Know Your Risk for Prostate Cancer

Awareness From Southern Ocean Medical Center.
By Maria Scandale | Oct 22, 2019

Manahawkin — Prostate cancer is the second-leading cause of cancer death in American men. According to the American Cancer Society, there will be about 174,000 new cases of prostate cancer in 2019. Early stage prostate cancer often has little to no symptoms and many men diagnosed with prostate cancer are usually not aware until they are screened.

“Prostate cancer is a serious disease but early detection and emerging treatments are giving patients new hope for survival,” said urologist Charles Fernicola, M.D., from Hackensack Meridian Health Southern Ocean Medical Center.

“All men are at risk for prostate cancer as they get older. Early detection is the key to treating prostate cancer, including periodic screenings such as the Prostate Specific Antigen (PSA) blood test, digital rectal exams and a biopsy.”

Some men are at an increased risk. The probability of getting prostate cancer increases based on age, race and family history. It is recommended that men with a family history of prostate cancer, or a mother or sister with the BRACA gene, begin screening at age 40. African-American men are encouraged to begin screening at age 45, and if there is no family history that puts you at risk, you can delay screening until age 55.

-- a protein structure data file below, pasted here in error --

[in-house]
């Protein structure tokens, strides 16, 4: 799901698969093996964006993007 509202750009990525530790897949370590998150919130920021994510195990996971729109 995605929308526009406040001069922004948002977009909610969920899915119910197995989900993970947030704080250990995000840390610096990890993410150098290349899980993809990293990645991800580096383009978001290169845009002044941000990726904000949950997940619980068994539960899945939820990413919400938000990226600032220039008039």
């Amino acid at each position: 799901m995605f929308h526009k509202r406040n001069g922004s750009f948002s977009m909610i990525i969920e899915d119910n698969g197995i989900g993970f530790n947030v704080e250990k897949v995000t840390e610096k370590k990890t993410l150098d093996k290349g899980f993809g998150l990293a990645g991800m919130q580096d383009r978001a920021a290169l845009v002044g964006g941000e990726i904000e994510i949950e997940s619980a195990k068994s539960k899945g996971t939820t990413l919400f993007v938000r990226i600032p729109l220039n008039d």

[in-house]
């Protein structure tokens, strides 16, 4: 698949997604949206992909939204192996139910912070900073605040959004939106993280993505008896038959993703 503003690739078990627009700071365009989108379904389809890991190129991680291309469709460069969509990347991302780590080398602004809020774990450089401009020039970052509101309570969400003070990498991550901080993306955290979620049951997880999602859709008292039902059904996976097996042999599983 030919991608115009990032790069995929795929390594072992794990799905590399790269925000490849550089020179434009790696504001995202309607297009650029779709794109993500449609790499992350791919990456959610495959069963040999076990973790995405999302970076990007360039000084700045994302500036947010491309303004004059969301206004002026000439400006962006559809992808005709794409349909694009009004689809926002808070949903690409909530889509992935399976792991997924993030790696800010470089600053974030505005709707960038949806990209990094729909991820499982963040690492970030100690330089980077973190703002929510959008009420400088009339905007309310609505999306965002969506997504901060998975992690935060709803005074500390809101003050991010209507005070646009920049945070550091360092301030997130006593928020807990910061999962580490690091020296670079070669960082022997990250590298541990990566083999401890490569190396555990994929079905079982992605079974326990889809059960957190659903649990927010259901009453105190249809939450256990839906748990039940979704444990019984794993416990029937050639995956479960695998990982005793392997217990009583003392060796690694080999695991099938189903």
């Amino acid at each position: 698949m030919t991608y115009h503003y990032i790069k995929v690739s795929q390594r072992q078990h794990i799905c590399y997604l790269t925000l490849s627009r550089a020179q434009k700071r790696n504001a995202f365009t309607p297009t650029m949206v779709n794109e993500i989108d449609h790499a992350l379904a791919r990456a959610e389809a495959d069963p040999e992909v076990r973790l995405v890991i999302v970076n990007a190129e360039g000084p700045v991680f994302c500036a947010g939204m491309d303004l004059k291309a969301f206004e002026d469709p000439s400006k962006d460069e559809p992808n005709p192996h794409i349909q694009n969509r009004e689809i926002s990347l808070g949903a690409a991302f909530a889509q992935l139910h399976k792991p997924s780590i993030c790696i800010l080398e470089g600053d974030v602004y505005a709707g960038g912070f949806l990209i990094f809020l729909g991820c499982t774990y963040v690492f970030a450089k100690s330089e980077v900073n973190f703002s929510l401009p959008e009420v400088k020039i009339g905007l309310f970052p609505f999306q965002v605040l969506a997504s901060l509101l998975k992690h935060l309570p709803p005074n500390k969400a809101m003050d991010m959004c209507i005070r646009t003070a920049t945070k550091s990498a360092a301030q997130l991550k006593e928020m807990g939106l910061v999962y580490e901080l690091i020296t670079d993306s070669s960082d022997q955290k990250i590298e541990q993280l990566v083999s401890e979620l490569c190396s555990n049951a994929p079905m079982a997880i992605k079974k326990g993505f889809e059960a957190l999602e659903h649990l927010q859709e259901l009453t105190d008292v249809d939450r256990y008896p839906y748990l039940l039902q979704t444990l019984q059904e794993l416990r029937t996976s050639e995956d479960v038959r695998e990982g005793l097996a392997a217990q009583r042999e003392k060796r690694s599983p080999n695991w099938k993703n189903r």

When prostate cancer presents symptoms, these symptoms may include: urinating frequently, painful or burning urination, difficulty having an erection, painful ejaculation, blood in the urine or semen, and pressure or pain in the rectum.

Once the cancer is diagnosed, there are a variety of treatment options available: active surveillance, surgery, robotic surgery, radiation, focal ablation, hormone therapy, chemotherapy, clinical trials and biological therapy.

“We use a personalized approach to determine what treatment works best based on the stage and growth of the cancer, the patient’s age and lifestyle of the patient,” said Fernicola. “Diagnosis of prostate cancer does not always mean immediate treatment. Men may opt to delay treatment with surveillance if the cancer is localized and slow growing.”

Don’t wait for symptoms to get screened, health care practitioners urge. With early detection and advanced technology, it can be treated. Talk to your doctor about screening options.

For more information, go to To make an appointment with Fernicola, call 609-597-1991.  —M.S.









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